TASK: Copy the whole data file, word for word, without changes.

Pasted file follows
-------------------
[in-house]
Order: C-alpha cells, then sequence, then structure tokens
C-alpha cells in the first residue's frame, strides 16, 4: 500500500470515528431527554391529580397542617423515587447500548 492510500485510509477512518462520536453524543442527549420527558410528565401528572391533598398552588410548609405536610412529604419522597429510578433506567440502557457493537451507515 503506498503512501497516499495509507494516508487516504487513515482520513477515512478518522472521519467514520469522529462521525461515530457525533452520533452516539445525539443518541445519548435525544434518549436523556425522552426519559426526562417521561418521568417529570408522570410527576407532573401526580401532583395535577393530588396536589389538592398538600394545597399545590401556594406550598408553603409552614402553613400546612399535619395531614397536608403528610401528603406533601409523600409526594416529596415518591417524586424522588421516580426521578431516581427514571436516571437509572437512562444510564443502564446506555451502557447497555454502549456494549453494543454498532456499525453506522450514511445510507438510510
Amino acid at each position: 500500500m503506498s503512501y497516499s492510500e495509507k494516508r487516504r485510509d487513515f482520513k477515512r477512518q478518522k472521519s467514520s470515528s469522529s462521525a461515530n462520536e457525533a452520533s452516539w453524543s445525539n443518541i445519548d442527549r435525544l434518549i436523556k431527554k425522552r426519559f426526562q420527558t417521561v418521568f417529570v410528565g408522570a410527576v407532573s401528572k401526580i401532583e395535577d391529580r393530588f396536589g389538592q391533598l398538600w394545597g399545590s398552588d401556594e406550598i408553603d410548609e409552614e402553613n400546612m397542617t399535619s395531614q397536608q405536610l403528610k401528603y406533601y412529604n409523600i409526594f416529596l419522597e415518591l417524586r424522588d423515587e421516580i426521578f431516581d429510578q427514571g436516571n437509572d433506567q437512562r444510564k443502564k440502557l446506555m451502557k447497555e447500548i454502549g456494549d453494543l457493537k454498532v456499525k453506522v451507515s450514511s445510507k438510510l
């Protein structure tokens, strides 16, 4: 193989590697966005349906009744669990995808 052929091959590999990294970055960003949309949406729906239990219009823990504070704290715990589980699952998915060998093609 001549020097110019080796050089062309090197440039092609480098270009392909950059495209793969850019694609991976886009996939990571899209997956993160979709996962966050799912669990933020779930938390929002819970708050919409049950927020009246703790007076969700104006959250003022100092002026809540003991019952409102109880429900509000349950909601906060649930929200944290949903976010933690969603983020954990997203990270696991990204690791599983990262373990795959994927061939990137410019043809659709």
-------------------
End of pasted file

[in-house]
Order: C-alpha cells, then sequence, then structure tokens
C-alpha cells in the first residue's frame, strides 16, 4: 500500500470515528431527554391529580397542617423515587447500548 492510500485510509477512518462520536453524543442527549420527558410528565401528572391533598398552588410548609405536610412529604419522597429510578433506567440502557457493537451507515 503506498503512501497516499495509507494516508487516504487513515482520513477515512478518522472521519467514520469522529462521525461515530457525533452520533452516539445525539443518541445519548435525544434518549436523556425522552426519559426526562417521561418521568417529570408522570410527576407532573401526580401532583395535577393530588396536589389538592398538600394545597399545590401556594406550598408553603409552614402553613400546612399535619395531614397536608403528610401528603406533601409523600409526594416529596415518591417524586424522588421516580426521578431516581427514571436516571437509572437512562444510564443502564446506555451502557447497555454502549456494549453494543454498532456499525453506522450514511445510507438510510
Amino acid at each position: 500500500m503506498s503512501y497516499s492510500e495509507k494516508r487516504r485510509d487513515f482520513k477515512r477512518q478518522k472521519s467514520s470515528s469522529s462521525a461515530n462520536e457525533a452520533s452516539w453524543s445525539n443518541i445519548d442527549r435525544l434518549i436523556k431527554k425522552r426519559f426526562q420527558t417521561v418521568f417529570v410528565g408522570a410527576v407532573s401528572k401526580i401532583e395535577d391529580r393530588f396536589g389538592q391533598l398538600w394545597g399545590s398552588d401556594e406550598i408553603d410548609e409552614e402553613n400546612m397542617t399535619s395531614q397536608q405536610l403528610k401528603y406533601y412529604n409523600i409526594f416529596l419522597e415518591l417524586r424522588d423515587e421516580i426521578f431516581d429510578q427514571g436516571n437509572d433506567q437512562r444510564k443502564k440502557l446506555m451502557k447497555e447500548i454502549g456494549d453494543l457493537k454498532v456499525k453506522v451507515s450514511s445510507k438510510l
């Protein structure tokens, strides 16, 4: 193989590697966005349906009744669990995808 052929091959590999990294970055960003949309949406729906239990219009823990504070704290715990589980699952998915060998093609 001549020097110019080796050089062309090197440039092609480098270009392909950059495209793969850019694609991976886009996939990571899209997956993160979709996962966050799912669990933020779930938390929002819970708050919409049950927020009246703790007076969700104006959250003022100092002026809540003991019952409102109880429900509000349950909601906060649930929200944290949903976010933690969603983020954990997203990270696991990204690791599983990262373990795959994927061939990137410019043809659709």